The mouse t-complex is a region of chromosome 17, found in wild mouse populations, which is grossly rearranged when compared to those of normal laboratory strains. So far, two large, independent inversions have been demonstrated. The distal inversion includes the entire Major Histocompatibility Complex (MHC) (Artzt, Shin & Bennett, 1982; Shin et al. 1983; Pla & Condamine, 1984) and the recently discovered proximal inversion (Herrmann et al. 1986) also contains many genes, including the t-complex polypeptide-1 gene (Tcp-1) discussed in this article. Using in situ hybridization, the MHC (Lader et al. 1985) and Tcp-1 (Lyon et al. 1986) genes have been positioned on chromosome 17 and the t-complex would appear to occupy Giemsa bands 17B and 17A3, representing roughly 15 % of the chromosome. Presumably, in addition to those already mapped, many hundreds of genes are located in this region.
PRESENT VIEW OF THE t-COMPLEX
The t-complex has been extensively studied because independent t-haplotype chromosomes carry recessive embryonic lethal genes that result in embryonic death at different stages of development (Bennett, 1975). The different lethal genes map throughout the t-complex (Artzt, McCormick & Bennett, 1982; Artzt, 1984) and it is suggested that they are related in function in the sense that they are sequentially required during early embryonic development (Shin, McCormick, Artzt & Bennett, 1983). This genetic model has not been proven, since none of the lethal genes, and there are at least sixteen independent recessive lethals carried by various different t-chromosomes isolated from wild mouse populations around the world (Klein, Sipos & Figueroa, 1984), have been molecularly cloned. In one instance (tw75), a recessive lethal has been identified as combined lipase deficiency (cld) (Paterniti, Brown, Ginsberg & Artzt, 1983), but this haplotype carries another independent, earlier acting, embryonic recessive lethal in an unknown gene (Artzt, 1984). We feel it is unlikely that all these lethal genes, distributed over 15 centimorgans of DNA, are related to one another and concur with the idea that the lethal genes have been randomly accumulated during the evolution of t-chromosomes to counteract the otherwise deleterious effects of the male sterility genes that are also carried by these chromosomes (Lewontin, 1968; Lyon, 1986). Indeed, it seems the genes that cause male transmission ratio distortion and sterility, and they are probably the same (Lyon, 1986), are prima facie those responsible for the existence of t-haplotypes. We discuss transmission ratio distortion in the following section and direct readers to a lengthy and excellent review by Silver (1985) for more detail of the history, genetics and embryological properties of mouse t-haplotypes and also to the recent paper by Lyon (1986) on the sterility factors for the view of the t-haplotypes as a lethal trap.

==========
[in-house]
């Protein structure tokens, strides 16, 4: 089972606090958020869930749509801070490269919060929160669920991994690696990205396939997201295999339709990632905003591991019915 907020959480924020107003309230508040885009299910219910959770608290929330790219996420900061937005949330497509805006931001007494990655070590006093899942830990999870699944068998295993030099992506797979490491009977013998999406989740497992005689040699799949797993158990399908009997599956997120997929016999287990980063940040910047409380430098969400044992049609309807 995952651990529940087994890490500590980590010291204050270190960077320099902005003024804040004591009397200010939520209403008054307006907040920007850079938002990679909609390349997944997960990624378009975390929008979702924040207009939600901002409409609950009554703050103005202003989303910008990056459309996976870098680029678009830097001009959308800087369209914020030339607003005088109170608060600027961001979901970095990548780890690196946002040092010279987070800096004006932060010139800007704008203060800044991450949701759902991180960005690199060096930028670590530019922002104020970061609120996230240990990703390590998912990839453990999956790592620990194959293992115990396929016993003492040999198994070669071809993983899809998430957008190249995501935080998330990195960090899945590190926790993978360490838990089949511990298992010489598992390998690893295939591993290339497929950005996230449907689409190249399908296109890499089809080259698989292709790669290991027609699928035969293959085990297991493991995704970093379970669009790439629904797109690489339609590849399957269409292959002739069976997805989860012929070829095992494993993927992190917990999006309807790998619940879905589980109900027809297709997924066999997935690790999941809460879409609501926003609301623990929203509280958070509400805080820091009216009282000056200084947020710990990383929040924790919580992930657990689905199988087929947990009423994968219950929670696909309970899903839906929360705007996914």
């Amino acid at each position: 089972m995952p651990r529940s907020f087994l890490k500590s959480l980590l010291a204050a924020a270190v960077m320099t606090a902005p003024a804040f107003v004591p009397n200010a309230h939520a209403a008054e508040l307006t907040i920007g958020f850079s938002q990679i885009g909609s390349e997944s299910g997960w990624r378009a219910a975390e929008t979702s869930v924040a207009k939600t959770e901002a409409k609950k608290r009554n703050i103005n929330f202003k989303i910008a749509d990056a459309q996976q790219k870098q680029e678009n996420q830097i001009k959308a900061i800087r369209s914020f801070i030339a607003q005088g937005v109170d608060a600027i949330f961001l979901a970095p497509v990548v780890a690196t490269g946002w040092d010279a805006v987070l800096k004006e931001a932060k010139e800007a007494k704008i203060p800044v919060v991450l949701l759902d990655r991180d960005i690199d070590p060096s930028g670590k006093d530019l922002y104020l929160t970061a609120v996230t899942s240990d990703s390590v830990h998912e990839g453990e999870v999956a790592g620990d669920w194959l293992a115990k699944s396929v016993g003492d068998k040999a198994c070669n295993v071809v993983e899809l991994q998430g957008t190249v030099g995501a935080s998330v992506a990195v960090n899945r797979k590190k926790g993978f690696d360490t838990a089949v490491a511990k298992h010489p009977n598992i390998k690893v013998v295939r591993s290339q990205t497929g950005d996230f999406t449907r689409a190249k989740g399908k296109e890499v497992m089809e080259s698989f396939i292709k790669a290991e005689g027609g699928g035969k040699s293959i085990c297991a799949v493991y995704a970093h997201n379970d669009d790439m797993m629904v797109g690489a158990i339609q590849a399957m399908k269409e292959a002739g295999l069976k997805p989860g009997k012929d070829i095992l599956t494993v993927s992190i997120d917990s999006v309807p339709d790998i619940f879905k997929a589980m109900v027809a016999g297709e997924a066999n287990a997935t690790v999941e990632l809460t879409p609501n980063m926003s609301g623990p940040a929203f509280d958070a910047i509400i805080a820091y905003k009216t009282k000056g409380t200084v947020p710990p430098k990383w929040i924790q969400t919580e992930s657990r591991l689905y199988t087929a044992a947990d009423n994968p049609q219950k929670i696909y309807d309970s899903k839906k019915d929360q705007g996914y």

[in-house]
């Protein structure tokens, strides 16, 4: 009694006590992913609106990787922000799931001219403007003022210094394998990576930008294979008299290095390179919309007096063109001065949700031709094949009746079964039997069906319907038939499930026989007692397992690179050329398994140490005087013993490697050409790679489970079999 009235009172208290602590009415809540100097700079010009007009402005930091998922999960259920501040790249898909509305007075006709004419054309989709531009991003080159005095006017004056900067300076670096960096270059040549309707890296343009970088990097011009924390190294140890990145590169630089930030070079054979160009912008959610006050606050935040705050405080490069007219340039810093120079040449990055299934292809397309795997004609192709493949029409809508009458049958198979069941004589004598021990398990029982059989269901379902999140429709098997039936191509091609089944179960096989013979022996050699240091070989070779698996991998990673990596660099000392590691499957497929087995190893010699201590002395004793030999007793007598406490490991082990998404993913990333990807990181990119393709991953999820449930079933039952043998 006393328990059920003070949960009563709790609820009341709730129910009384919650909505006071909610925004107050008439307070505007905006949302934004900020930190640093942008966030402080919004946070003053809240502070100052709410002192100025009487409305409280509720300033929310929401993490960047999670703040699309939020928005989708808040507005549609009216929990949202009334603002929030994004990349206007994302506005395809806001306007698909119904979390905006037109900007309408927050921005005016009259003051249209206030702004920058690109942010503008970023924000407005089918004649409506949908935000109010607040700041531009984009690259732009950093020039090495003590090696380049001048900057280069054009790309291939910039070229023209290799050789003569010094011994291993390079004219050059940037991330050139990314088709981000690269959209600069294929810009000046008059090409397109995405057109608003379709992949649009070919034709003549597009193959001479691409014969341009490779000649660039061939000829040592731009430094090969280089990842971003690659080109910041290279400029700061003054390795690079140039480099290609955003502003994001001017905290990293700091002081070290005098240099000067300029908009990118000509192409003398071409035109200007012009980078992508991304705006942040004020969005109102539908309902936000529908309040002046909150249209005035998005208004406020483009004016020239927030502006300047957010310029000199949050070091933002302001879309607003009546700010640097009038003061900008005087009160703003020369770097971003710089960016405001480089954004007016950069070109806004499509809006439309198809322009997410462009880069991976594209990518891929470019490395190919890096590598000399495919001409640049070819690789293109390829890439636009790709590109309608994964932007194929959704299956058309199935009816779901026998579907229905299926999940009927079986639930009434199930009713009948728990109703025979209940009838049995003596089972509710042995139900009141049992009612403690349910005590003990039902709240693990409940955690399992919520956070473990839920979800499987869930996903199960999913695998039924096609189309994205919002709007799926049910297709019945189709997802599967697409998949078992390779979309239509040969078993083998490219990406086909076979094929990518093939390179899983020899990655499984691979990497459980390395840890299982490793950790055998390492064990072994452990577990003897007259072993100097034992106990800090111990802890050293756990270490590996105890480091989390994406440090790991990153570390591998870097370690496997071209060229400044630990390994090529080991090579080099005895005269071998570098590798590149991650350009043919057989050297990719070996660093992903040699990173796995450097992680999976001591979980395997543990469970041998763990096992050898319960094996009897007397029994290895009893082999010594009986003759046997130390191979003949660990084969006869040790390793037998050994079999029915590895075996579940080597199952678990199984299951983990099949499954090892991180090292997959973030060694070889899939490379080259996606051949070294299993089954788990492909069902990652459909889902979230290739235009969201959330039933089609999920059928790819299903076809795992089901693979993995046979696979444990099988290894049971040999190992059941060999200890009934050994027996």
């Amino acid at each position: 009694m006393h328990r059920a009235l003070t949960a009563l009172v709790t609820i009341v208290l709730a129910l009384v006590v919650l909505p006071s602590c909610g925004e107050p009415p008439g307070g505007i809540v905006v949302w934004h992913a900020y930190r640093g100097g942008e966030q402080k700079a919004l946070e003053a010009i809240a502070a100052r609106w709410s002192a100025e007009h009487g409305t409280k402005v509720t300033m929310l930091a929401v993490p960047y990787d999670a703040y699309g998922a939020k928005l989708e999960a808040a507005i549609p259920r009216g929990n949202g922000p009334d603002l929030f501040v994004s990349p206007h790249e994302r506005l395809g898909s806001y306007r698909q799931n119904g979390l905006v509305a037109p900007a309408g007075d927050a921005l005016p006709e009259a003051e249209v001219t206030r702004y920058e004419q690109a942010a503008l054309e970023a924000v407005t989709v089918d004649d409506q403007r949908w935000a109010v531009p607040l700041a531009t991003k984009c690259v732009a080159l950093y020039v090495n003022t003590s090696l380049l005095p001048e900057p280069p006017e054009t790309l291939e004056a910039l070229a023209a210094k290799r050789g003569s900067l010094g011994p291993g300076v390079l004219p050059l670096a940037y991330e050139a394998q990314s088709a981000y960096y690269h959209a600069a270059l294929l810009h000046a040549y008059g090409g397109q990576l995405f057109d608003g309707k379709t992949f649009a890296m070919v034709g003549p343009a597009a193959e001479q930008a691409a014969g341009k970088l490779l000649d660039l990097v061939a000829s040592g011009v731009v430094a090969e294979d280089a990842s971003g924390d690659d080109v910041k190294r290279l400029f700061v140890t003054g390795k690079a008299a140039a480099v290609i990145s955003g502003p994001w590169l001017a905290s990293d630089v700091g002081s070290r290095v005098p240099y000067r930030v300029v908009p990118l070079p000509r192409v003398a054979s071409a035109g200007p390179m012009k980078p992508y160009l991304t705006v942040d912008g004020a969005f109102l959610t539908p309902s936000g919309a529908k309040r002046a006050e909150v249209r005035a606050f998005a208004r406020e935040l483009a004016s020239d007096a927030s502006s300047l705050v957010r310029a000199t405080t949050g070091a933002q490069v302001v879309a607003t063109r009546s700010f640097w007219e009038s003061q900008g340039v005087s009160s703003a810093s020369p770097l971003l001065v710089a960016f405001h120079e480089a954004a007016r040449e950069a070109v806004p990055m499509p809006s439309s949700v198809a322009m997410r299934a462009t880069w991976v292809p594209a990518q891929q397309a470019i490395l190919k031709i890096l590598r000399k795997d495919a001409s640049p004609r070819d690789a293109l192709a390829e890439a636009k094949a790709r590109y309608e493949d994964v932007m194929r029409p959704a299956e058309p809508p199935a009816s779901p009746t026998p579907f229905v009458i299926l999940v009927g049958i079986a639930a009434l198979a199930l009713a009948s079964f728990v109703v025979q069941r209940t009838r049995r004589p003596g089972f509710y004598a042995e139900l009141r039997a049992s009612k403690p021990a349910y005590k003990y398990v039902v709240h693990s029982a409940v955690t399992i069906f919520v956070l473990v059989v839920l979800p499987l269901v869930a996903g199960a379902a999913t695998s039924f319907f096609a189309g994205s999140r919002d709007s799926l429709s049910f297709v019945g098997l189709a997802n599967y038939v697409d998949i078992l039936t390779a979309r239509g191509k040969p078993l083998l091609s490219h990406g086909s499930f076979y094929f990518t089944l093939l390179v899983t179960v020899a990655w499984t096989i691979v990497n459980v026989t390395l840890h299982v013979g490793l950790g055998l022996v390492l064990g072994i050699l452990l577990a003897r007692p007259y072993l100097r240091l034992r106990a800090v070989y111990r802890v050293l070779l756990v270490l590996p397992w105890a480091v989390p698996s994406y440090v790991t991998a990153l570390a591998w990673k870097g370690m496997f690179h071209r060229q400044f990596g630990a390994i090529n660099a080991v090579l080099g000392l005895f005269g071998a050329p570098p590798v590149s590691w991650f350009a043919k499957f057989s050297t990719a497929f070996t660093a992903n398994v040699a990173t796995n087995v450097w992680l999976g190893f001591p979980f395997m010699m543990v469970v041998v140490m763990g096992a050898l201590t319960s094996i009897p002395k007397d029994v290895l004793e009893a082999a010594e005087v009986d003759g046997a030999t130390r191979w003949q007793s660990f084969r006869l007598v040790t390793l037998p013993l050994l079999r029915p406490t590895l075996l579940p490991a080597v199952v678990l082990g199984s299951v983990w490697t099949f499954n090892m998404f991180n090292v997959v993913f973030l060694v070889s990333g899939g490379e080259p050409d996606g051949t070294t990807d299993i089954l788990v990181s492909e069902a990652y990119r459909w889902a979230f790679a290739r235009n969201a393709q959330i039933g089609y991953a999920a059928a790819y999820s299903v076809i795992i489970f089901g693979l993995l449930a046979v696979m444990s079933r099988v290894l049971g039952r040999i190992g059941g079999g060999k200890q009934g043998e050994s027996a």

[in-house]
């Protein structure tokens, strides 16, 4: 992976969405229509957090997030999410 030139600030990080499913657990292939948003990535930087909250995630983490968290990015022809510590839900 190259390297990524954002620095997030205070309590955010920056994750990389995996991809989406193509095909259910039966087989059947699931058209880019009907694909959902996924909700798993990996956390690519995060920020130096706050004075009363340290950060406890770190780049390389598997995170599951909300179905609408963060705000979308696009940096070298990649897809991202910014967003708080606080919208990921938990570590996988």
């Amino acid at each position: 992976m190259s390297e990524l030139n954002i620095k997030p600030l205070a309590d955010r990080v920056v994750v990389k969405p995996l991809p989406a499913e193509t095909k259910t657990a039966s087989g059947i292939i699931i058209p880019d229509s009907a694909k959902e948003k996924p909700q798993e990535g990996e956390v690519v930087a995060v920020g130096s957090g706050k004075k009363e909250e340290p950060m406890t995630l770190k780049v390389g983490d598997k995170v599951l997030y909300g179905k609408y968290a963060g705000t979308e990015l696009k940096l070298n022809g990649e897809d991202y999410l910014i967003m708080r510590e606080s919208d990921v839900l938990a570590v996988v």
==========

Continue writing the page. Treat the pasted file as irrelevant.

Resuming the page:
TRANSMISSION RATIO DISTORTION (TRD)